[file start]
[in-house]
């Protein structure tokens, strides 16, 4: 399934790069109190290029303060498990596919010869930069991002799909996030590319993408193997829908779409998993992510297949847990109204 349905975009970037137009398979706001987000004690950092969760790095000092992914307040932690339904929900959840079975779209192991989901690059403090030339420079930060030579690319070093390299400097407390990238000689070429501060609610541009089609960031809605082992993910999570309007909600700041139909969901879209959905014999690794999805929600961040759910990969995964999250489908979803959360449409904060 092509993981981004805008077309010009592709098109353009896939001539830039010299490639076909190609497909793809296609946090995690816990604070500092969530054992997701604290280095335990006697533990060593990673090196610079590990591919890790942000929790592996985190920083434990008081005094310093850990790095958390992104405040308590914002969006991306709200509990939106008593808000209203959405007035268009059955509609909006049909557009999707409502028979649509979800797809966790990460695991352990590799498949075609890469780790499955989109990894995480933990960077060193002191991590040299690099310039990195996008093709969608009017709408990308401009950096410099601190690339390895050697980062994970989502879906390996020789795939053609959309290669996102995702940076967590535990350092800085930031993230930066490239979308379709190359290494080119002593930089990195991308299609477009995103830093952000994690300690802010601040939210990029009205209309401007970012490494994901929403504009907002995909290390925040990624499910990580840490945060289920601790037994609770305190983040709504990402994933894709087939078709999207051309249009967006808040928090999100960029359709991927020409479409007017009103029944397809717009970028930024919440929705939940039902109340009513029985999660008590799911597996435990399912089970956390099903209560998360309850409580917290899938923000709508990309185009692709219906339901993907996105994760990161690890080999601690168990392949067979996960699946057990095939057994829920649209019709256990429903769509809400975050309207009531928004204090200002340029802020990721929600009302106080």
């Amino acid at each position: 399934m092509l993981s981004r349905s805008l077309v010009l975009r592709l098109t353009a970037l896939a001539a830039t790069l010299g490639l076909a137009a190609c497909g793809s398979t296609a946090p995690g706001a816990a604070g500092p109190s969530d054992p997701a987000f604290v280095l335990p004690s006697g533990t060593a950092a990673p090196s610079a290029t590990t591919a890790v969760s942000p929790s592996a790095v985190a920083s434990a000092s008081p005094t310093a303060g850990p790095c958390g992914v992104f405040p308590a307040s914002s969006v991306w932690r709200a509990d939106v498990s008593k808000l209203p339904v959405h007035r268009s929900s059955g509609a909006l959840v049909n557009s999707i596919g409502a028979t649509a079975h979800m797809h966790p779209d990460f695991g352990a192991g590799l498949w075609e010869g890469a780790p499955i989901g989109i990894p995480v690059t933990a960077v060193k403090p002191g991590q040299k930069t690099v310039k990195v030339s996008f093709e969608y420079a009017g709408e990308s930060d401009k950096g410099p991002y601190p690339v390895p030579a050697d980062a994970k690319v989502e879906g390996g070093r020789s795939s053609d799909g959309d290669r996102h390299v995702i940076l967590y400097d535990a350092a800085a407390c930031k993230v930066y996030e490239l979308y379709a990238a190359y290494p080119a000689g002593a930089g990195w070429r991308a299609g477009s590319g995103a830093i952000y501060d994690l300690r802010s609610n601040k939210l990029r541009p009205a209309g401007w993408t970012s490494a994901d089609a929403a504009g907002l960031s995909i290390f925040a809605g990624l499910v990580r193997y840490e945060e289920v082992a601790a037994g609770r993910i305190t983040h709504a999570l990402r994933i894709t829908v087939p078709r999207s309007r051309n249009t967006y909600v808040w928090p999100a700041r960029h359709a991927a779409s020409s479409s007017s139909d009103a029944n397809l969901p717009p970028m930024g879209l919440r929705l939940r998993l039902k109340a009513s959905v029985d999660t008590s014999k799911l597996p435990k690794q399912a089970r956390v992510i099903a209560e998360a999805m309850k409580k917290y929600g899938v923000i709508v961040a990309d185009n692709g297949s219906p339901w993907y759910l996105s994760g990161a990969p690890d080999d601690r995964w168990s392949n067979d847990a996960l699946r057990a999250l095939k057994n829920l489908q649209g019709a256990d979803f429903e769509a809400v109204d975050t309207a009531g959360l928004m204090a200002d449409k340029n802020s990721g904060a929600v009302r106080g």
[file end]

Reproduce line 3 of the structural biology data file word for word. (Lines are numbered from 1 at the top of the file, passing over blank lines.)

């Amino acid at each position: 399934m092509l993981s981004r349905s805008l077309v010009l975009r592709l098109t353009a970037l896939a001539a830039t790069l010299g490639l076909a137009a190609c497909g793809s398979t296609a946090p995690g706001a816990a604070g500092p109190s969530d054992p997701a987000f604290v280095l335990p004690s006697g533990t060593a950092a990673p090196s610079a290029t590990t591919a890790v969760s942000p929790s592996a790095v985190a920083s434990a000092s008081p005094t310093a303060g850990p790095c958390g992914v992104f405040p308590a307040s914002s969006v991306w932690r709200a509990d939106v498990s008593k808000l209203p339904v959405h007035r268009s929900s059955g509609a909006l959840v049909n557009s999707i596919g409502a028979t649509a079975h979800m797809h966790p779209d990460f695991g352990a192991g590799l498949w075609e010869g890469a780790p499955i989901g989109i990894p995480v690059t933990a960077v060193k403090p002191g991590q040299k930069t690099v310039k990195v030339s996008f093709e969608y420079a009017g709408e990308s930060d401009k950096g410099p991002y601190p690339v390895p030579a050697d980062a994970k690319v989502e879906g390996g070093r020789s795939s053609d799909g959309d290669r996102h390299v995702i940076l967590y400097d535990a350092a800085a407390c930031k993230v930066y996030e490239l979308y379709a990238a190359y290494p080119a000689g002593a930089g990195w070429r991308a299609g477009s590319g995103a830093i952000y501060d994690l300690r802010s609610n601040k939210l990029r541009p009205a209309g401007w993408t970012s490494a994901d089609a929403a504009g907002l960031s995909i290390f925040a809605g990624l499910v990580r193997y840490e945060e289920v082992a601790a037994g609770r993910i305190t983040h709504a999570l990402r994933i894709t829908v087939p078709r999207s309007r051309n249009t967006y909600v808040w928090p999100a700041r960029h359709a991927a779409s020409s479409s007017s139909d009103a029944n397809l969901p717009p970028m930024g879209l919440r929705l939940r998993l039902k109340a009513s959905v029985d999660t008590s014999k799911l597996p435990k690794q399912a089970r956390v992510i099903a209560e998360a999805m309850k409580k917290y929600g899938v923000i709508v961040a990309d185009n692709g297949s219906p339901w993907y759910l996105s994760g990161a990969p690890d080999d601690r995964w168990s392949n067979d847990a996960l699946r057990a999250l095939k057994n829920l489908q649209g019709a256990d979803f429903e769509a809400v109204d975050t309207a009531g959360l928004m204090a200002d449409k340029n802020s990721g904060a929600v009302r106080g």